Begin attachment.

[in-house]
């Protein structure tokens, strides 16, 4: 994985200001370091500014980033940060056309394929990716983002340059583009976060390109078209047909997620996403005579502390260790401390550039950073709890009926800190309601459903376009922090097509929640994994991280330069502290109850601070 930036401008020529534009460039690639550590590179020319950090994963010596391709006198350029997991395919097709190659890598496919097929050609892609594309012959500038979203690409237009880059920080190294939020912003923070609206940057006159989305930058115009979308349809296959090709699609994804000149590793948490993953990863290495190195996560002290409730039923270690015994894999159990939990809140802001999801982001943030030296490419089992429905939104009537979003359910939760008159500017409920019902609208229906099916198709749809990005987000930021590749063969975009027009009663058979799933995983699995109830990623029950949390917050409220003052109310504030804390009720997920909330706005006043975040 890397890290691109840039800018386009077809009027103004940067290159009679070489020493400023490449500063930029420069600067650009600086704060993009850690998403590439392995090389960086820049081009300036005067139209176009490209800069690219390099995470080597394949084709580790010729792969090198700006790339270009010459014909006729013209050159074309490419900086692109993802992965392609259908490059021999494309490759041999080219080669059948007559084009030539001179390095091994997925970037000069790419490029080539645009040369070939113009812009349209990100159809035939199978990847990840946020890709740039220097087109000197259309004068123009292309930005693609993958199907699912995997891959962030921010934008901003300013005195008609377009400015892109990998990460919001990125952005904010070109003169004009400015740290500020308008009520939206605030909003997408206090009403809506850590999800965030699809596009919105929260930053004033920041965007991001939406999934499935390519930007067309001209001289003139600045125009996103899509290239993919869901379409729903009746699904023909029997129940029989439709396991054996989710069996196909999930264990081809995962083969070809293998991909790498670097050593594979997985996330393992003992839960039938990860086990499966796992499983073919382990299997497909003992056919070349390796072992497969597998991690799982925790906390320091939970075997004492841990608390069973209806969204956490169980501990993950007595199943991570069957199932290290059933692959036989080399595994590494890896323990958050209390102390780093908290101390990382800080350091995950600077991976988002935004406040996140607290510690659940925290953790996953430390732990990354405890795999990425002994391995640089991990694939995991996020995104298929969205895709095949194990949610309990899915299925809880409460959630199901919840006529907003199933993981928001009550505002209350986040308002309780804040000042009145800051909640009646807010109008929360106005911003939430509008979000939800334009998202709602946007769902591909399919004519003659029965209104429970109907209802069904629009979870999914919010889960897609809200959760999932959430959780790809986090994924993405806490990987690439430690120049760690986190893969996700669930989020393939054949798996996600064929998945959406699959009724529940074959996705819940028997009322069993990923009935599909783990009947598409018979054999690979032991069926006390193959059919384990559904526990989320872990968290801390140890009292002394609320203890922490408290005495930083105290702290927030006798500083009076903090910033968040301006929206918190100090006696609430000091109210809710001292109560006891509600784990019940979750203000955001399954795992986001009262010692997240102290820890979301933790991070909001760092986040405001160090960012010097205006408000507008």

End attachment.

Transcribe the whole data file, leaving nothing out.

[in-house]
């Protein structure tokens, strides 16, 4: 994985200001370091500014980033940060056309394929990716983002340059583009976060390109078209047909997620996403005579502390260790401390550039950073709890009926800190309601459903376009922090097509929640994994991280330069502290109850601070 930036401008020529534009460039690639550590590179020319950090994963010596391709006198350029997991395919097709190659890598496919097929050609892609594309012959500038979203690409237009880059920080190294939020912003923070609206940057006159989305930058115009979308349809296959090709699609994804000149590793948490993953990863290495190195996560002290409730039923270690015994894999159990939990809140802001999801982001943030030296490419089992429905939104009537979003359910939760008159500017409920019902609208229906099916198709749809990005987000930021590749063969975009027009009663058979799933995983699995109830990623029950949390917050409220003052109310504030804390009720997920909330706005006043975040 890397890290691109840039800018386009077809009027103004940067290159009679070489020493400023490449500063930029420069600067650009600086704060993009850690998403590439392995090389960086820049081009300036005067139209176009490209800069690219390099995470080597394949084709580790010729792969090198700006790339270009010459014909006729013209050159074309490419900086692109993802992965392609259908490059021999494309490759041999080219080669059948007559084009030539001179390095091994997925970037000069790419490029080539645009040369070939113009812009349209990100159809035939199978990847990840946020890709740039220097087109000197259309004068123009292309930005693609993958199907699912995997891959962030921010934008901003300013005195008609377009400015892109990998990460919001990125952005904010070109003169004009400015740290500020308008009520939206605030909003997408206090009403809506850590999800965030699809596009919105929260930053004033920041965007991001939406999934499935390519930007067309001209001289003139600045125009996103899509290239993919869901379409729903009746699904023909029997129940029989439709396991054996989710069996196909999930264990081809995962083969070809293998991909790498670097050593594979997985996330393992003992839960039938990860086990499966796992499983073919382990299997497909003992056919070349390796072992497969597998991690799982925790906390320091939970075997004492841990608390069973209806969204956490169980501990993950007595199943991570069957199932290290059933692959036989080399595994590494890896323990958050209390102390780093908290101390990382800080350091995950600077991976988002935004406040996140607290510690659940925290953790996953430390732990990354405890795999990425002994391995640089991990694939995991996020995104298929969205895709095949194990949610309990899915299925809880409460959630199901919840006529907003199933993981928001009550505002209350986040308002309780804040000042009145800051909640009646807010109008929360106005911003939430509008979000939800334009998202709602946007769902591909399919004519003659029965209104429970109907209802069904629009979870999914919010889960897609809200959760999932959430959780790809986090994924993405806490990987690439430690120049760690986190893969996700669930989020393939054949798996996600064929998945959406699959009724529940074959996705819940028997009322069993990923009935599909783990009947598409018979054999690979032991069926006390193959059919384990559904526990989320872990968290801390140890009292002394609320203890922490408290005495930083105290702290927030006798500083009076903090910033968040301006929206918190100090006696609430000091109210809710001292109560006891509600784990019940979750203000955001399954795992986001009262010692997240102290820890979301933790991070909001760092986040405001160090960012010097205006408000507008």